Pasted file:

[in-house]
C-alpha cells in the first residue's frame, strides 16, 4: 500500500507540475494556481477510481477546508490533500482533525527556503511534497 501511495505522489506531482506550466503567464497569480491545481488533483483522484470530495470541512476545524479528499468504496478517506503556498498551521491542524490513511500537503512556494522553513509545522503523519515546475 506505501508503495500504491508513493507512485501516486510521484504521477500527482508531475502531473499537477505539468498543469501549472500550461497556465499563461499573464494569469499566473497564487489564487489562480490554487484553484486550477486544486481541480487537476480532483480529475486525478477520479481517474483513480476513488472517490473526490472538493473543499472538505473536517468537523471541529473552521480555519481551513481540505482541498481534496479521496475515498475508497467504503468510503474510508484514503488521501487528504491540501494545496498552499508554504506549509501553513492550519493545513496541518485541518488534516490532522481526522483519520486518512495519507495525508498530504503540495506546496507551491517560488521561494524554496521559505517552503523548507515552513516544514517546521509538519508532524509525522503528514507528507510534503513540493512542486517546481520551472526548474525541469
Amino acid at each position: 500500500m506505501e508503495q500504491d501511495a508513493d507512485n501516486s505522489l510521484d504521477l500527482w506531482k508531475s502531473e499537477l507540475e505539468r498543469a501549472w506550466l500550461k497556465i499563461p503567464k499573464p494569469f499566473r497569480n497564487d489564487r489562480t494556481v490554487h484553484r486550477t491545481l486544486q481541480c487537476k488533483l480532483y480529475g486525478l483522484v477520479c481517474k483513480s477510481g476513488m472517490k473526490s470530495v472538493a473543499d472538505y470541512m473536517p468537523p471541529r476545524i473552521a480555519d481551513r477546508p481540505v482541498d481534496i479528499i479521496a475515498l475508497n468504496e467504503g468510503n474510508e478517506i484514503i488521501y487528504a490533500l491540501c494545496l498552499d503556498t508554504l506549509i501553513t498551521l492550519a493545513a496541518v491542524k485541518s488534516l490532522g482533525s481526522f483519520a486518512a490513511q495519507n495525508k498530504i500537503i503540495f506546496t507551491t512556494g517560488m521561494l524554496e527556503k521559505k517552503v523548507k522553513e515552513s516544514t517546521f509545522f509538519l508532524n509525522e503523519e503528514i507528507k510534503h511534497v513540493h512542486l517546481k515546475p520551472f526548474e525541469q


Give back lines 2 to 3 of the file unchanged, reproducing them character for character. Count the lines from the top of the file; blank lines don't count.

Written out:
C-alpha cells in the first residue's frame, strides 16, 4: 500500500507540475494556481477510481477546508490533500482533525527556503511534497 501511495505522489506531482506550466503567464497569480491545481488533483483522484470530495470541512476545524479528499468504496478517506503556498498551521491542524490513511500537503512556494522553513509545522503523519515546475 506505501508503495500504491508513493507512485501516486510521484504521477500527482508531475502531473499537477505539468498543469501549472500550461497556465499563461499573464494569469499566473497564487489564487489562480490554487484553484486550477486544486481541480487537476480532483480529475486525478477520479481517474483513480476513488472517490473526490472538493473543499472538505473536517468537523471541529473552521480555519481551513481540505482541498481534496479521496475515498475508497467504503468510503474510508484514503488521501487528504491540501494545496498552499508554504506549509501553513492550519493545513496541518485541518488534516490532522481526522483519520486518512495519507495525508498530504503540495506546496507551491517560488521561494524554496521559505517552503523548507515552513516544514517546521509538519508532524509525522503528514507528507510534503513540493512542486517546481520551472526548474525541469
Amino acid at each position: 500500500m506505501e508503495q500504491d501511495a508513493d507512485n501516486s505522489l510521484d504521477l500527482w506531482k508531475s502531473e499537477l507540475e505539468r498543469a501549472w506550466l500550461k497556465i499563461p503567464k499573464p494569469f499566473r497569480n497564487d489564487r489562480t494556481v490554487h484553484r486550477t491545481l486544486q481541480c487537476k488533483l480532483y480529475g486525478l483522484v477520479c481517474k483513480s477510481g476513488m472517490k473526490s470530495v472538493a473543499d472538505y470541512m473536517p468537523p471541529r476545524i473552521a480555519d481551513r477546508p481540505v482541498d481534496i479528499i479521496a475515498l475508497n468504496e467504503g468510503n474510508e478517506i484514503i488521501y487528504a490533500l491540501c494545496l498552499d503556498t508554504l506549509i501553513t498551521l492550519a493545513a496541518v491542524k485541518s488534516l490532522g482533525s481526522f483519520a486518512a490513511q495519507n495525508k498530504i500537503i503540495f506546496t507551491t512556494g517560488m521561494l524554496e527556503k521559505k517552503v523548507k522553513e515552513s516544514t517546521f509545522f509538519l508532524n509525522e503523519e503528514i507528507k510534503h511534497v513540493h512542486l517546481k515546475p520551472f526548474e525541469q